Organization. That thing everyone does the first week of January but then it slowly dwindles as the year progresses. Most people know that it’s beneficial to stay organized, but do they know where to start? There are multiple methods and levels of organization. Personally, I have found an approach that segments life’s obstacles into slightly neater bundles: time, tasks, and space.
If you are like me, you may have missed an event or deadline in the past simply because you forgot about it. It’s extremely easy for our busy lives to overwhelm our ability to remember everything. Organizing time is about getting everything into one place and writing everything down. Choose a calendar app or planner of your choice that will be your “Master Schedule.” The “time blocking” method chunks out sections of your day devoted to the various events and responsibilities you need to attend to. Suppose you have a dinner from 8pm to 10pm. Rather than just writing “dinner 8-10,” reserve that section of your day by blocking it out. For important presentations, reserve a block of time each day for you to undistractedly work on it. This may seem tedious and a fairly strict way to manage time, but this will also allow you to reserve some free time.
Now, straightening out your tasks is about prioritization. Establish which tasks need to be done ASAP and which are those you can push to the back burner. There are a multitude of lists and matrices that can help you determine which tasks are those that need immediate attention. Personally, I enjoy the Eisenhower Matrix. The Eisenhower Matrix is composed of two intersecting lines: the horizontal axis is how “Important” a task is and the vertical axis is how “Urgent” it is. As jobs are completed, they get crossed off the matrix. When they become more relevant, they move up the axis. Dividing your various responsibilities in this grid style not only allows the user to see what needs to be done ASAP, but also what is going to become more important or urgent in the future.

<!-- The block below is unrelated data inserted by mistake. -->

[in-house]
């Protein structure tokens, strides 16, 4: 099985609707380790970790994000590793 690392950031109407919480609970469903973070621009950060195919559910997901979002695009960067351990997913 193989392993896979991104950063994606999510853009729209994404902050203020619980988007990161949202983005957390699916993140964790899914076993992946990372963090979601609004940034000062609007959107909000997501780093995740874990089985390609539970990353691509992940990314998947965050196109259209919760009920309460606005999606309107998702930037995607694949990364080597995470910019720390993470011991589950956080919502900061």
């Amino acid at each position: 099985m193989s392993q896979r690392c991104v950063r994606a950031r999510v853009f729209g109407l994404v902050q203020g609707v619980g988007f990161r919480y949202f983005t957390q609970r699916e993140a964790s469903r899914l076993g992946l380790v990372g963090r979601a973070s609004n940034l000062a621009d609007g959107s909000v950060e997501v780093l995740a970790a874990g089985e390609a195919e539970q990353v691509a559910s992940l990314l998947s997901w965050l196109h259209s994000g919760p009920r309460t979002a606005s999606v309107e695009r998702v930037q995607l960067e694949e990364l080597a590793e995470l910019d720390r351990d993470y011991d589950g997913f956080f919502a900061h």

Space can be the most obvious area for organization, and there are many ways to tackle it. Some methods prefer room-by-room cleaning or even organization by chronological order (out with the old, in with the new!). Many people are familiar with the Konmari method, made popular by the book and Netflix series by Marie Kondo. It emphasizes decluttering by category, as opposed to by location. There is no one way to tidy your area. Rather, it’s what works best for you. The most important thing to keep in mind: you can’t do it all in one day, you may need to change up your methods, and create a system so you don’t become unorganized.
Organization is a very long process that can be extremely frustrating. If these methods don’t appeal to you, do some research and find ones that work for you or create your own. Once you begin to feel organized, the benefits will far outweigh the struggle of getting there.